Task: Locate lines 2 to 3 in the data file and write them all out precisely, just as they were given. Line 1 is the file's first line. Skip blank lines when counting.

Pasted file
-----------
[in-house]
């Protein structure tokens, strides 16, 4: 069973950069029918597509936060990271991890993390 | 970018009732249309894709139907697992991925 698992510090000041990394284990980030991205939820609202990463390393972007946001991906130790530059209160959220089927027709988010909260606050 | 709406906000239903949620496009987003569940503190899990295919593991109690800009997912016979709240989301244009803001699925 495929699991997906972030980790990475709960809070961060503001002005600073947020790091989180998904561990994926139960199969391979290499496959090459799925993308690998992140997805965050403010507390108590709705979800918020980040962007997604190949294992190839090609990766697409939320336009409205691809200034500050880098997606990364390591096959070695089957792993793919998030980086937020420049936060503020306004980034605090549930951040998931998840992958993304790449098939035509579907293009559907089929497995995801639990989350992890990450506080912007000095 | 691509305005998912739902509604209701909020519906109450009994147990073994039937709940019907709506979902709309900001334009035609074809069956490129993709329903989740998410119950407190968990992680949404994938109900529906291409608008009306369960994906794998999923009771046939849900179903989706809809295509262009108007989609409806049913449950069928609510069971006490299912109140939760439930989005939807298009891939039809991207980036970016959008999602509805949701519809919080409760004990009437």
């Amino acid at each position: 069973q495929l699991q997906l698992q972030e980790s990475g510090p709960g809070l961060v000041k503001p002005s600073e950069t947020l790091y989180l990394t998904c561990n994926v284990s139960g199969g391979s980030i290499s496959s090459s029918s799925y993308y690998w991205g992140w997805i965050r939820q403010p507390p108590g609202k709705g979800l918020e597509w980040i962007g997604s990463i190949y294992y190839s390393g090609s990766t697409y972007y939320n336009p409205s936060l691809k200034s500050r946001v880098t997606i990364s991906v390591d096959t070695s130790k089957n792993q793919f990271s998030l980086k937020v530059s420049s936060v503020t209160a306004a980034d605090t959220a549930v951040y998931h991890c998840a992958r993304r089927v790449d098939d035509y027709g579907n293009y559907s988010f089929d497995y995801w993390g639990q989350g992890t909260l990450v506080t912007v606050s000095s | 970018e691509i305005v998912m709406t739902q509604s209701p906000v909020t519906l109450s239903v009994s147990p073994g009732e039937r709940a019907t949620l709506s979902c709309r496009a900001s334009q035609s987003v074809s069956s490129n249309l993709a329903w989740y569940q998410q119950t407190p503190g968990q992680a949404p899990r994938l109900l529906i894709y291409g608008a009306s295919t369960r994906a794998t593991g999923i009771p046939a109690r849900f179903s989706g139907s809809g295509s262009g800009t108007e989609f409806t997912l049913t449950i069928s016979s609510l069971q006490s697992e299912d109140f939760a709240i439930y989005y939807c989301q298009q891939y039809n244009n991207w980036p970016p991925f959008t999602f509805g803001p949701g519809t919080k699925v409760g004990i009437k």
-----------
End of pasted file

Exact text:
């Protein structure tokens, strides 16, 4: 069973950069029918597509936060990271991890993390 | 970018009732249309894709139907697992991925 698992510090000041990394284990980030991205939820609202990463390393972007946001991906130790530059209160959220089927027709988010909260606050 | 709406906000239903949620496009987003569940503190899990295919593991109690800009997912016979709240989301244009803001699925 495929699991997906972030980790990475709960809070961060503001002005600073947020790091989180998904561990994926139960199969391979290499496959090459799925993308690998992140997805965050403010507390108590709705979800918020980040962007997604190949294992190839090609990766697409939320336009409205691809200034500050880098997606990364390591096959070695089957792993793919998030980086937020420049936060503020306004980034605090549930951040998931998840992958993304790449098939035509579907293009559907089929497995995801639990989350992890990450506080912007000095 | 691509305005998912739902509604209701909020519906109450009994147990073994039937709940019907709506979902709309900001334009035609074809069956490129993709329903989740998410119950407190968990992680949404994938109900529906291409608008009306369960994906794998999923009771046939849900179903989706809809295509262009108007989609409806049913449950069928609510069971006490299912109140939760439930989005939807298009891939039809991207980036970016959008999602509805949701519809919080409760004990009437």
């Amino acid at each position: 069973q495929l699991q997906l698992q972030e980790s990475g510090p709960g809070l961060v000041k503001p002005s600073e950069t947020l790091y989180l990394t998904c561990n994926v284990s139960g199969g391979s980030i290499s496959s090459s029918s799925y993308y690998w991205g992140w997805i965050r939820q403010p507390p108590g609202k709705g979800l918020e597509w980040i962007g997604s990463i190949y294992y190839s390393g090609s990766t697409y972007y939320n336009p409205s936060l691809k200034s500050r946001v880098t997606i990364s991906v390591d096959t070695s130790k089957n792993q793919f990271s998030l980086k937020v530059s420049s936060v503020t209160a306004a980034d605090t959220a549930v951040y998931h991890c998840a992958r993304r089927v790449d098939d035509y027709g579907n293009y559907s988010f089929d497995y995801w993390g639990q989350g992890t909260l990450v506080t912007v606050s000095s | 970018e691509i305005v998912m709406t739902q509604s209701p906000v909020t519906l109450s239903v009994s147990p073994g009732e039937r709940a019907t949620l709506s979902c709309r496009a900001s334009q035609s987003v074809s069956s490129n249309l993709a329903w989740y569940q998410q119950t407190p503190g968990q992680a949404p899990r994938l109900l529906i894709y291409g608008a009306s295919t369960r994906a794998t593991g999923i009771p046939a109690r849900f179903s989706g139907s809809g295509s262009g800009t108007e989609f409806t997912l049913t449950i069928s016979s609510l069971q006490s697992e299912d109140f939760a709240i439930y989005y939807c989301q298009q891939y039809n244009n991207w980036p970016p991925f959008t999602f509805g803001p949701g519809t919080k699925v409760g004990i009437k």